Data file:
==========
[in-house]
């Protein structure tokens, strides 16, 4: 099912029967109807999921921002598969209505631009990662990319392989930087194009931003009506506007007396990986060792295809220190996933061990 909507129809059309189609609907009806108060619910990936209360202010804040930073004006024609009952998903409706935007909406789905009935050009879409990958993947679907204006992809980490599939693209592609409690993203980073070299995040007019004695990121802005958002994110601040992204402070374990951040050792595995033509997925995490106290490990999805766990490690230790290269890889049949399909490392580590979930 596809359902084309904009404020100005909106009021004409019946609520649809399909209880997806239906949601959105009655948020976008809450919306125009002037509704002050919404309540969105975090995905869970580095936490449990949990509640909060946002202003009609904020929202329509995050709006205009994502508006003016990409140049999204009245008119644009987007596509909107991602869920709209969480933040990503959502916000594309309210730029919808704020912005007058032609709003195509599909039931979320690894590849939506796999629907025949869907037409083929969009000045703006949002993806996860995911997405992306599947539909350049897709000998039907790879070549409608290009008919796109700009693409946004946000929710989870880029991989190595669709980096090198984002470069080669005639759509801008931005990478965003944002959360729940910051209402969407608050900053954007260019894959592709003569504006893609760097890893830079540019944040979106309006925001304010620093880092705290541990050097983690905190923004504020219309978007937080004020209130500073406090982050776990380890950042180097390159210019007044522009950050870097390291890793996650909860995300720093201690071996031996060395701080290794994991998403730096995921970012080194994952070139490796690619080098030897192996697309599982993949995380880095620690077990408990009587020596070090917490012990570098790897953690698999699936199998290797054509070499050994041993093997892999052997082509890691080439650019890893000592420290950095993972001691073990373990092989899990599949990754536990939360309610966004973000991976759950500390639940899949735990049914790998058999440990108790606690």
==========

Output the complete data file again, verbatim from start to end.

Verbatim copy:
[in-house]
């Protein structure tokens, strides 16, 4: 099912029967109807999921921002598969209505631009990662990319392989930087194009931003009506506007007396990986060792295809220190996933061990 909507129809059309189609609907009806108060619910990936209360202010804040930073004006024609009952998903409706935007909406789905009935050009879409990958993947679907204006992809980490599939693209592609409690993203980073070299995040007019004695990121802005958002994110601040992204402070374990951040050792595995033509997925995490106290490990999805766990490690230790290269890889049949399909490392580590979930 596809359902084309904009404020100005909106009021004409019946609520649809399909209880997806239906949601959105009655948020976008809450919306125009002037509704002050919404309540969105975090995905869970580095936490449990949990509640909060946002202003009609904020929202329509995050709006205009994502508006003016990409140049999204009245008119644009987007596509909107991602869920709209969480933040990503959502916000594309309210730029919808704020912005007058032609709003195509599909039931979320690894590849939506796999629907025949869907037409083929969009000045703006949002993806996860995911997405992306599947539909350049897709000998039907790879070549409608290009008919796109700009693409946004946000929710989870880029991989190595669709980096090198984002470069080669005639759509801008931005990478965003944002959360729940910051209402969407608050900053954007260019894959592709003569504006893609760097890893830079540019944040979106309006925001304010620093880092705290541990050097983690905190923004504020219309978007937080004020209130500073406090982050776990380890950042180097390159210019007044522009950050870097390291890793996650909860995300720093201690071996031996060395701080290794994991998403730096995921970012080194994952070139490796690619080098030897192996697309599982993949995380880095620690077990408990009587020596070090917490012990570098790897953690698999699936199998290797054509070499050994041993093997892999052997082509890691080439650019890893000592420290950095993972001691073990373990092989899990599949990754536990939360309610966004973000991976759950500390639940899949735990049914790998058999440990108790606690």